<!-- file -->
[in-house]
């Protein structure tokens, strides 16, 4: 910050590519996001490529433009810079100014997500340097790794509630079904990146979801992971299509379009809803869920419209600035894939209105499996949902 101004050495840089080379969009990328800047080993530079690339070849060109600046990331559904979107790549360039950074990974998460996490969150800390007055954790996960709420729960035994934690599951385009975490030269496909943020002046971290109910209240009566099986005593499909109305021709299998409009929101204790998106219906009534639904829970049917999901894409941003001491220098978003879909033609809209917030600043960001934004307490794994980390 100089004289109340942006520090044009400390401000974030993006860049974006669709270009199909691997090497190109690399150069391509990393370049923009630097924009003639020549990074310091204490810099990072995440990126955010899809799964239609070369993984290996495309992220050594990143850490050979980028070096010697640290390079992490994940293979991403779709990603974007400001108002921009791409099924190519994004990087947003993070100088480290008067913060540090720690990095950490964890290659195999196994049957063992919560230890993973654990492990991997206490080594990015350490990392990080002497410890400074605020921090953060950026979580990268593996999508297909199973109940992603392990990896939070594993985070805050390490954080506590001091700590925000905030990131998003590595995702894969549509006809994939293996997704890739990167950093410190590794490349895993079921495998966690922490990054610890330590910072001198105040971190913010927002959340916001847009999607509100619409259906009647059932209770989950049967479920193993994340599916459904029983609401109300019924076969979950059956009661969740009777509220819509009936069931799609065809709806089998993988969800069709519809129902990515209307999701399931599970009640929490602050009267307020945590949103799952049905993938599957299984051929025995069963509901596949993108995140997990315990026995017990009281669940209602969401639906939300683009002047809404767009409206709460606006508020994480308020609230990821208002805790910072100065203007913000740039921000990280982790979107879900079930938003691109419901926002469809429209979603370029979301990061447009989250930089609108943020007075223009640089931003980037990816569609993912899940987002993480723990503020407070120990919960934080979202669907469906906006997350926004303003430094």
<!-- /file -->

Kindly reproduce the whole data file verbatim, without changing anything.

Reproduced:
[in-house]
């Protein structure tokens, strides 16, 4: 910050590519996001490529433009810079100014997500340097790794509630079904990146979801992971299509379009809803869920419209600035894939209105499996949902 101004050495840089080379969009990328800047080993530079690339070849060109600046990331559904979107790549360039950074990974998460996490969150800390007055954790996960709420729960035994934690599951385009975490030269496909943020002046971290109910209240009566099986005593499909109305021709299998409009929101204790998106219906009534639904829970049917999901894409941003001491220098978003879909033609809209917030600043960001934004307490794994980390 100089004289109340942006520090044009400390401000974030993006860049974006669709270009199909691997090497190109690399150069391509990393370049923009630097924009003639020549990074310091204490810099990072995440990126955010899809799964239609070369993984290996495309992220050594990143850490050979980028070096010697640290390079992490994940293979991403779709990603974007400001108002921009791409099924190519994004990087947003993070100088480290008067913060540090720690990095950490964890290659195999196994049957063992919560230890993973654990492990991997206490080594990015350490990392990080002497410890400074605020921090953060950026979580990268593996999508297909199973109940992603392990990896939070594993985070805050390490954080506590001091700590925000905030990131998003590595995702894969549509006809994939293996997704890739990167950093410190590794490349895993079921495998966690922490990054610890330590910072001198105040971190913010927002959340916001847009999607509100619409259906009647059932209770989950049967479920193993994340599916459904029983609401109300019924076969979950059956009661969740009777509220819509009936069931799609065809709806089998993988969800069709519809129902990515209307999701399931599970009640929490602050009267307020945590949103799952049905993938599957299984051929025995069963509901596949993108995140997990315990026995017990009281669940209602969401639906939300683009002047809404767009409206709460606006508020994480308020609230990821208002805790910072100065203007913000740039921000990280982790979107879900079930938003691109419901926002469809429209979603370029979301990061447009989250930089609108943020007075223009640089931003980037990816569609993912899940987002993480723990503020407070120990919960934080979202669907469906906006997350926004303003430094």